I fumbled with my camera and began shooting. I didn’t see the tiny dots representing climbers in the avalanche path. Partly because they may not have been visible down in the rough terrain of the Khumbu Icefall, and partly because I was totally mesmerized by the power and majesty of the white explosion I was witnessing. I kept taking pictures as the cloud engulfed Base Camp. I knew it was only a cloud—we were nowhere near close enough to be hit with actual debris, but it was ominous and disturbing even so. It rolled over us like a volcanic ash-cloud, blotting out the sun and rocking the tents back and forth in its wind while pelting us with a “snow” of overly large ice crystals. And then, quite quickly, it was gone and what remained of any mist in the air was quickly burning off in the bright sun. I assumed that it had been a lucky day... that what needed to happen had happened and that nobody had been affected.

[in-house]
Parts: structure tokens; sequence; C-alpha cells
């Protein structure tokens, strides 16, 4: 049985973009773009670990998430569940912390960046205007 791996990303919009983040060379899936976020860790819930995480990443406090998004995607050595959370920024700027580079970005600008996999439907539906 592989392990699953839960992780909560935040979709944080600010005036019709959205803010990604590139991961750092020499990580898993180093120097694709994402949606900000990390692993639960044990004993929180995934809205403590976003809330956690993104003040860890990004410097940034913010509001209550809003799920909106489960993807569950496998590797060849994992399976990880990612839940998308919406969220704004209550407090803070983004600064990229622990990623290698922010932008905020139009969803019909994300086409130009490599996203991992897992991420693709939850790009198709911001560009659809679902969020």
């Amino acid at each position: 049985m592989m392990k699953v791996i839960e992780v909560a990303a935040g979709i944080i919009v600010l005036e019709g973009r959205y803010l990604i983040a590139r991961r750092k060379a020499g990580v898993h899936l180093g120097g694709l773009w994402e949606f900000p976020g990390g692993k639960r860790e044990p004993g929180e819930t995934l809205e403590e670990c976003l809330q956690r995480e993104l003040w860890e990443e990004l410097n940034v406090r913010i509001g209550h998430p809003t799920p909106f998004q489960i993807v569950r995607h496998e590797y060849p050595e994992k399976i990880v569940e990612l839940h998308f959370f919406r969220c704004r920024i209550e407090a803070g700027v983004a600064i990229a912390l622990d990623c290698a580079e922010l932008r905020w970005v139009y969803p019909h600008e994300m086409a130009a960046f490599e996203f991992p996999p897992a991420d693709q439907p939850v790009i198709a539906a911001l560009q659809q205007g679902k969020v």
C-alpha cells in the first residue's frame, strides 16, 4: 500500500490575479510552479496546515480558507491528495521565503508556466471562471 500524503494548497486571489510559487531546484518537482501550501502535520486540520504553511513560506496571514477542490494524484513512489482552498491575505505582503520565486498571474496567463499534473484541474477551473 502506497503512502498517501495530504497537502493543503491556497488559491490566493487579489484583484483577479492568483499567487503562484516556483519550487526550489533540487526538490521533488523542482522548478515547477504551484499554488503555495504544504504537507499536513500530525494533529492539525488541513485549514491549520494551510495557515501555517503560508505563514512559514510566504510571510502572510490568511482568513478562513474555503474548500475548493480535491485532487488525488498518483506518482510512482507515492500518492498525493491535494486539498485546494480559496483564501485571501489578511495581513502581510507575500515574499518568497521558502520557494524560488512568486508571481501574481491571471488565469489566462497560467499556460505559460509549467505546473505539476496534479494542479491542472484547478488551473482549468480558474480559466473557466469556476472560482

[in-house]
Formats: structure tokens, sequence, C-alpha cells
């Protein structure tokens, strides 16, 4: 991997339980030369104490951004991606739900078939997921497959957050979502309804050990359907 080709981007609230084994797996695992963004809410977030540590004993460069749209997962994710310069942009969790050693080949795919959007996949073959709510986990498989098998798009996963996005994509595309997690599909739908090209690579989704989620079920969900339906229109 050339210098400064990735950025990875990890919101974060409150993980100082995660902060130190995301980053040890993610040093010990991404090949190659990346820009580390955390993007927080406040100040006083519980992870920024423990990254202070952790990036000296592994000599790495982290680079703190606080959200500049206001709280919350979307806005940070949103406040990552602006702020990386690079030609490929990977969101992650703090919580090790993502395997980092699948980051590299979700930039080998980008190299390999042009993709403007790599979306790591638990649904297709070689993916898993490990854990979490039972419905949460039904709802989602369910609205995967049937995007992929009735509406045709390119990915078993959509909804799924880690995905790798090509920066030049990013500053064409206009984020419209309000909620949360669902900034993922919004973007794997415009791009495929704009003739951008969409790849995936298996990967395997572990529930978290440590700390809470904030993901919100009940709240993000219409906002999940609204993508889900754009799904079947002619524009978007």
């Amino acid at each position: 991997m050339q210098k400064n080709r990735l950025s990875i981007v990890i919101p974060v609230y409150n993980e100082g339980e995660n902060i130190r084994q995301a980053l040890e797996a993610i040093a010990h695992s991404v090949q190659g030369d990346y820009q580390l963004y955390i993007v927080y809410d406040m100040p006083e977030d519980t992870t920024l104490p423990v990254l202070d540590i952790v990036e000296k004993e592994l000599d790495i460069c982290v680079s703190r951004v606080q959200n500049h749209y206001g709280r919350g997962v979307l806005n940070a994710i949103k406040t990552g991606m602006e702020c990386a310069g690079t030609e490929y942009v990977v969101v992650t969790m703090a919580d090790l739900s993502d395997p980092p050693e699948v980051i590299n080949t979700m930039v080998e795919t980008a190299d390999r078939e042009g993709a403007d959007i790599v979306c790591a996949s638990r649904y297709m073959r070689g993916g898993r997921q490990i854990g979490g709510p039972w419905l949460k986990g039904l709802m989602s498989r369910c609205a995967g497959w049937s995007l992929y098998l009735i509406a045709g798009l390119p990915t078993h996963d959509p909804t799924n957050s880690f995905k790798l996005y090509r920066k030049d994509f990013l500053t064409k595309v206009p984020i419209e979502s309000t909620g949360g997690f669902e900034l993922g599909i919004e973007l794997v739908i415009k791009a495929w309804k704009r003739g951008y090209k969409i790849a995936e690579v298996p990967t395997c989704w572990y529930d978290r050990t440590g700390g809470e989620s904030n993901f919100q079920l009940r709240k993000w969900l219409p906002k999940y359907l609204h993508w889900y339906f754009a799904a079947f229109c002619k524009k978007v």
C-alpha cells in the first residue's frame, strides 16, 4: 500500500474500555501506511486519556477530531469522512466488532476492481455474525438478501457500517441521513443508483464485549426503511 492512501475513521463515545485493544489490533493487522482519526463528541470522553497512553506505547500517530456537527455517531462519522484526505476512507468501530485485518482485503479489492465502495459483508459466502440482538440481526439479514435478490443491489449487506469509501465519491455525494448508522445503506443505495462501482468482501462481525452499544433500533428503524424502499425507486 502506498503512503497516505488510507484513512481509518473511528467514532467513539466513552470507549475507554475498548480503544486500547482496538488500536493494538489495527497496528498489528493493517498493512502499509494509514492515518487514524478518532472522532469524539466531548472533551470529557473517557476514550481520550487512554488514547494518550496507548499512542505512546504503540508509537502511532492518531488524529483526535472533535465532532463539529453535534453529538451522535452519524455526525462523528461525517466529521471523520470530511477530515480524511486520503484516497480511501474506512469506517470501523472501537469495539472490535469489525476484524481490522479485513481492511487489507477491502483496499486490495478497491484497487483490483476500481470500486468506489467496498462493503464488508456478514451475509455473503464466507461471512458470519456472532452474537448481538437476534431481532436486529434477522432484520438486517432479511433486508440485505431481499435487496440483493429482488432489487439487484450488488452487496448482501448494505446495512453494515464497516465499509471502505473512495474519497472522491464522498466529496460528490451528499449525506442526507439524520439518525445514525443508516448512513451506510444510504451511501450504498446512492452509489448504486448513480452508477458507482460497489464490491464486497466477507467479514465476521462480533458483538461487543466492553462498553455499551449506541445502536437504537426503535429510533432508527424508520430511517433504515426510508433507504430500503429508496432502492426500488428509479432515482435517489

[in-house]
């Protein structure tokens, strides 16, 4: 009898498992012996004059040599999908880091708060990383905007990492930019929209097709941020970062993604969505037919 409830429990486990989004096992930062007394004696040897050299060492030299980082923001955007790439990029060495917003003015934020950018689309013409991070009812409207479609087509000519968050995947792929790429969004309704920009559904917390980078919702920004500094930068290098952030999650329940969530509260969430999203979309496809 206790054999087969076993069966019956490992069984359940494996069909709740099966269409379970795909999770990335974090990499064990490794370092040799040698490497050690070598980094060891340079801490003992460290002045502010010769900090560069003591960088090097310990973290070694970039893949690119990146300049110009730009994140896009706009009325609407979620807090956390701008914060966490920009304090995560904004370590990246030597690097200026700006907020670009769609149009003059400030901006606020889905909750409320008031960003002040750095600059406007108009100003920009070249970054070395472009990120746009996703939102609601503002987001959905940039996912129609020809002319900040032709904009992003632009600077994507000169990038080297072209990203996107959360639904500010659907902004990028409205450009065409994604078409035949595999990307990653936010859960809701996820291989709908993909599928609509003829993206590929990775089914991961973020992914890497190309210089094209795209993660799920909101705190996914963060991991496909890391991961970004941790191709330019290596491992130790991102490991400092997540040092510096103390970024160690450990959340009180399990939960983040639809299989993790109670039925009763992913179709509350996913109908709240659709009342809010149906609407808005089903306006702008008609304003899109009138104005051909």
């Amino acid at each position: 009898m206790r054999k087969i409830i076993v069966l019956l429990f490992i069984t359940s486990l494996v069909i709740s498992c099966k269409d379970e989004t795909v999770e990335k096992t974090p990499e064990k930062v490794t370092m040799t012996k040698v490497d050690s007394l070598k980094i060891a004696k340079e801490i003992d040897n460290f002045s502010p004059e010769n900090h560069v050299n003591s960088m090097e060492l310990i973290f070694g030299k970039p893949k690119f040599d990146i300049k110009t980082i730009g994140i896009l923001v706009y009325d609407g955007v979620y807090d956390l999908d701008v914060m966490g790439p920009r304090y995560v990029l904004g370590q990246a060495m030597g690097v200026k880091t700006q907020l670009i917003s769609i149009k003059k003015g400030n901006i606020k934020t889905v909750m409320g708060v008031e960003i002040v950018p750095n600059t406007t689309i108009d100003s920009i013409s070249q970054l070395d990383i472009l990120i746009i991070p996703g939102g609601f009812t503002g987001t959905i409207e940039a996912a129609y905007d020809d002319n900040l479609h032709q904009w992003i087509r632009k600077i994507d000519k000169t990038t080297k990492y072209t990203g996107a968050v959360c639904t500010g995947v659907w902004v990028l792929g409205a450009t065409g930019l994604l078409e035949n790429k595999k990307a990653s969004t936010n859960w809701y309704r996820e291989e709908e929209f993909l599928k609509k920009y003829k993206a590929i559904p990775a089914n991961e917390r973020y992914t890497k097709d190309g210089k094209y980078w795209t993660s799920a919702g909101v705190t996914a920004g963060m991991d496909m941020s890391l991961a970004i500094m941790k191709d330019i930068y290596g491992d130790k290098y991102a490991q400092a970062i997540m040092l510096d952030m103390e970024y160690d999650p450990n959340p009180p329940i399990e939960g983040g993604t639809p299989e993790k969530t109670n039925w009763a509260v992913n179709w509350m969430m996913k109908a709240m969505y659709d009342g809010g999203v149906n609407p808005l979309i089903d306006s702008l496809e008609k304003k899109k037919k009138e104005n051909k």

It is possible that I went on in this belief for a full twenty minutes before word began to filter around that people had been caught in the avalanche. I began putting on my climbing boots and quickly loading my pack. By then, word had it that it was an acquaintance of mine of several years and many mountains. My friend had been caught along with his client and the Sherpa working with them. I saw Willie and Damian Benegas going past our camp, both speaking into their radios. There were a number of Sherpas moving toward the start of the Icefall route, including Tendi and LamaBabu from our own team. Seth Waterfall was ready before me and stood patiently as I finished up my climbing harness, then we started walking fast and I joined the ongoing radio scramble to get men and equipment to the accident scene.